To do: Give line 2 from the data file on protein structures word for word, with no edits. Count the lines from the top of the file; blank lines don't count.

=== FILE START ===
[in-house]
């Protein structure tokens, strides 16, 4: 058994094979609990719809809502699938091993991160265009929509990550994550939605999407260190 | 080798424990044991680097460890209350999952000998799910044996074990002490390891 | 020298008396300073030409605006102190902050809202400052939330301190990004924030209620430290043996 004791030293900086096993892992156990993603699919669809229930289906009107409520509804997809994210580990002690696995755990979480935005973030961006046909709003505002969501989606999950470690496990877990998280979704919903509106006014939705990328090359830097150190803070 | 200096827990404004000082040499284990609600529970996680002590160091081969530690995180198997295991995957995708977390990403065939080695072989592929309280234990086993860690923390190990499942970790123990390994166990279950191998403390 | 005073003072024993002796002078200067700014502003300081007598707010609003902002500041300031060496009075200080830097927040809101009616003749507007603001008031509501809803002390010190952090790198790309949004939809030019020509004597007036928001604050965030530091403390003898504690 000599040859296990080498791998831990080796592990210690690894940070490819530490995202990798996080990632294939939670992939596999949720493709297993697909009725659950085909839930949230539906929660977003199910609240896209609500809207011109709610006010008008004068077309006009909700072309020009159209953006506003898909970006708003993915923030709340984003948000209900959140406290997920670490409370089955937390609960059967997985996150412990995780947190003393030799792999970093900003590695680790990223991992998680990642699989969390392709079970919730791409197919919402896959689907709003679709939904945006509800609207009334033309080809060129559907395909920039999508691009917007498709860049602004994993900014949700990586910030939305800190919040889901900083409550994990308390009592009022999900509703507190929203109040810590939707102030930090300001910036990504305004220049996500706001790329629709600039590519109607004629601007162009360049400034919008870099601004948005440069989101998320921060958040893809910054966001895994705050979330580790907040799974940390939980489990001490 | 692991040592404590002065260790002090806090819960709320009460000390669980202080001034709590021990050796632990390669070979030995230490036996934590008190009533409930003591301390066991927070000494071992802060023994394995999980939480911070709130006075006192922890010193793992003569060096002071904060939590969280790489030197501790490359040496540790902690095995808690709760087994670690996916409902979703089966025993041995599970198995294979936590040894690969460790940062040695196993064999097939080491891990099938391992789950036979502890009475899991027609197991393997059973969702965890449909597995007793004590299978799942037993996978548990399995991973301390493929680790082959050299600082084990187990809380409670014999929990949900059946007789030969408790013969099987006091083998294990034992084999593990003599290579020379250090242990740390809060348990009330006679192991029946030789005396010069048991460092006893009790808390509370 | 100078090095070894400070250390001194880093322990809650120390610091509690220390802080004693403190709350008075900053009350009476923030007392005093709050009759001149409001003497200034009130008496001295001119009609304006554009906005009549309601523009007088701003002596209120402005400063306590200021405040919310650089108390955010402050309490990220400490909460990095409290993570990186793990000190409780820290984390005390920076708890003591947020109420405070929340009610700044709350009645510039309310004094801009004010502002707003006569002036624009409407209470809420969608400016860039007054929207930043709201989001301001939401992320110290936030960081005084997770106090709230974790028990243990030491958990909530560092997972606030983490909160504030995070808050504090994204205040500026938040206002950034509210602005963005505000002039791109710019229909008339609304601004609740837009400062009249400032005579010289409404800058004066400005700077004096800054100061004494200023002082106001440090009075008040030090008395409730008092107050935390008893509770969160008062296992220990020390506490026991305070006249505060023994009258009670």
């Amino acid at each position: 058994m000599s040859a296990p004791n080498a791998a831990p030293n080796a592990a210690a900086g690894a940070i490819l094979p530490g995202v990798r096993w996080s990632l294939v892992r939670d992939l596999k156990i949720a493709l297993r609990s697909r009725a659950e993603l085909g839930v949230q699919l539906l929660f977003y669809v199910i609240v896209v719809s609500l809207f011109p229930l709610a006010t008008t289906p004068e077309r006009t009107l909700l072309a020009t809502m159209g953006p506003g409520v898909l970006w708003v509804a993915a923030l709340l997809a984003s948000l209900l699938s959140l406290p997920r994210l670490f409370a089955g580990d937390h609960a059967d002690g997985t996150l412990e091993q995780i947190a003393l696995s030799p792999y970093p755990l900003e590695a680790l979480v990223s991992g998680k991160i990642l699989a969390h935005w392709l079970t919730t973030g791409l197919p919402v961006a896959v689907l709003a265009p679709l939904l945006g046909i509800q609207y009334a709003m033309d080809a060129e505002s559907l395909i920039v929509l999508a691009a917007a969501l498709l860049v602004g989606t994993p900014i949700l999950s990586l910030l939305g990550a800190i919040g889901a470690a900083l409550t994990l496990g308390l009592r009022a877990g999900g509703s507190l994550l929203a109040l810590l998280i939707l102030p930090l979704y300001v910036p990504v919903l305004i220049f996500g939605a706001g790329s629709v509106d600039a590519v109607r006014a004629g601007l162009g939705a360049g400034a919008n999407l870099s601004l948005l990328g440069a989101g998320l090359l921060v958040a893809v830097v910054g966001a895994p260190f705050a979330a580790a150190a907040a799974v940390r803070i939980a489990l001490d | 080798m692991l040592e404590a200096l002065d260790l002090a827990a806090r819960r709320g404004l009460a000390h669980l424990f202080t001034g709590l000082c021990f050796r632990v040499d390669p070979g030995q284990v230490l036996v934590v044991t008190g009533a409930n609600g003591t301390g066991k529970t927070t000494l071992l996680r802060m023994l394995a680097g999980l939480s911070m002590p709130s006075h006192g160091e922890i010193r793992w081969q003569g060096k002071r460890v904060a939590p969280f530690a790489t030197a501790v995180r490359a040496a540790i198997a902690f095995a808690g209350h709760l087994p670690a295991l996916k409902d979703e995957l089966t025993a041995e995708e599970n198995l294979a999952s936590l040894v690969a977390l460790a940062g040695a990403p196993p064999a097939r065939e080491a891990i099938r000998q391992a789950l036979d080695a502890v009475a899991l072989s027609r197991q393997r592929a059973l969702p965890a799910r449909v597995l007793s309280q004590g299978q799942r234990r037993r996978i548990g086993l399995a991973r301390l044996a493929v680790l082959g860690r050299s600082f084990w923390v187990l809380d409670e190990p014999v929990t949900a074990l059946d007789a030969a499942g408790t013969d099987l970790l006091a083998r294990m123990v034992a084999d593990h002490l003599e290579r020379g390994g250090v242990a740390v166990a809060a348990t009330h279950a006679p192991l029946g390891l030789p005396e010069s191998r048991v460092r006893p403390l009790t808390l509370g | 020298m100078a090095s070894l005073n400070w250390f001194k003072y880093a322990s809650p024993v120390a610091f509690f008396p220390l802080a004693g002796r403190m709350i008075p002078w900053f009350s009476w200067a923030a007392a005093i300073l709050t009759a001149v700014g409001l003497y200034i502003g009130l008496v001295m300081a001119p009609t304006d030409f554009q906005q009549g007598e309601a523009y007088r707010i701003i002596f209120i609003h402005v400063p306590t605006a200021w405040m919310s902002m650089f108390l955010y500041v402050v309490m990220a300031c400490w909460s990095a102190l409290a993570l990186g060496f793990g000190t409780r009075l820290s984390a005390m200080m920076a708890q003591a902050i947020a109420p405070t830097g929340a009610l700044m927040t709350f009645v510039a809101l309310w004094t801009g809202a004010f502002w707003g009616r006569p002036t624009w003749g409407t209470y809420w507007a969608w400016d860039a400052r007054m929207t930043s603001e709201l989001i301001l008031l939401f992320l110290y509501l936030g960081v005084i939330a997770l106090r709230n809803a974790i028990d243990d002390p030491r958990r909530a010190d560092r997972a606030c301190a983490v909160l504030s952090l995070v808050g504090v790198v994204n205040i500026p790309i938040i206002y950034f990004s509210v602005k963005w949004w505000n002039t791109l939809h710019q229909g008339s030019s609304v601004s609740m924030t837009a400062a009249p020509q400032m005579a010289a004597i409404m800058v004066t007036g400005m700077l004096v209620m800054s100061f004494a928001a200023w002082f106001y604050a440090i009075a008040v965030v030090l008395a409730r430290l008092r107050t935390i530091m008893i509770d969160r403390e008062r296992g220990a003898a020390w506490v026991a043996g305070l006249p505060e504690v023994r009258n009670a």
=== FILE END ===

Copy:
């Protein structure tokens, strides 16, 4: 058994094979609990719809809502699938091993991160265009929509990550994550939605999407260190 | 080798424990044991680097460890209350999952000998799910044996074990002490390891 | 020298008396300073030409605006102190902050809202400052939330301190990004924030209620430290043996 004791030293900086096993892992156990993603699919669809229930289906009107409520509804997809994210580990002690696995755990979480935005973030961006046909709003505002969501989606999950470690496990877990998280979704919903509106006014939705990328090359830097150190803070 | 200096827990404004000082040499284990609600529970996680002590160091081969530690995180198997295991995957995708977390990403065939080695072989592929309280234990086993860690923390190990499942970790123990390994166990279950191998403390 | 005073003072024993002796002078200067700014502003300081007598707010609003902002500041300031060496009075200080830097927040809101009616003749507007603001008031509501809803002390010190952090790198790309949004939809030019020509004597007036928001604050965030530091403390003898504690 000599040859296990080498791998831990080796592990210690690894940070490819530490995202990798996080990632294939939670992939596999949720493709297993697909009725659950085909839930949230539906929660977003199910609240896209609500809207011109709610006010008008004068077309006009909700072309020009159209953006506003898909970006708003993915923030709340984003948000209900959140406290997920670490409370089955937390609960059967997985996150412990995780947190003393030799792999970093900003590695680790990223991992998680990642699989969390392709079970919730791409197919919402896959689907709003679709939904945006509800609207009334033309080809060129559907395909920039999508691009917007498709860049602004994993900014949700990586910030939305800190919040889901900083409550994990308390009592009022999900509703507190929203109040810590939707102030930090300001910036990504305004220049996500706001790329629709600039590519109607004629601007162009360049400034919008870099601004948005440069989101998320921060958040893809910054966001895994705050979330580790907040799974940390939980489990001490 | 692991040592404590002065260790002090806090819960709320009460000390669980202080001034709590021990050796632990390669070979030995230490036996934590008190009533409930003591301390066991927070000494071992802060023994394995999980939480911070709130006075006192922890010193793992003569060096002071904060939590969280790489030197501790490359040496540790902690095995808690709760087994670690996916409902979703089966025993041995599970198995294979936590040894690969460790940062040695196993064999097939080491891990099938391992789950036979502890009475899991027609197991393997059973969702965890449909597995007793004590299978799942037993996978548990399995991973301390493929680790082959050299600082084990187990809380409670014999929990949900059946007789030969408790013969099987006091083998294990034992084999593990003599290579020379250090242990740390809060348990009330006679192991029946030789005396010069048991460092006893009790808390509370 | 100078090095070894400070250390001194880093322990809650120390610091509690220390802080004693403190709350008075900053009350009476923030007392005093709050009759001149409001003497200034009130008496001295001119009609304006554009906005009549309601523009007088701003002596209120402005400063306590200021405040919310650089108390955010402050309490990220400490909460990095409290993570990186793990000190409780820290984390005390920076708890003591947020109420405070929340009610700044709350009645510039309310004094801009004010502002707003006569002036624009409407209470809420969608400016860039007054929207930043709201989001301001939401992320110290936030960081005084997770106090709230974790028990243990030491958990909530560092997972606030983490909160504030995070808050504090994204205040500026938040206002950034509210602005963005505000002039791109710019229909008339609304601004609740837009400062009249400032005579010289409404800058004066400005700077004096800054100061004494200023002082106001440090009075008040030090008395409730008092107050935390008893509770969160008062296992220990020390506490026991305070006249505060023994009258009670």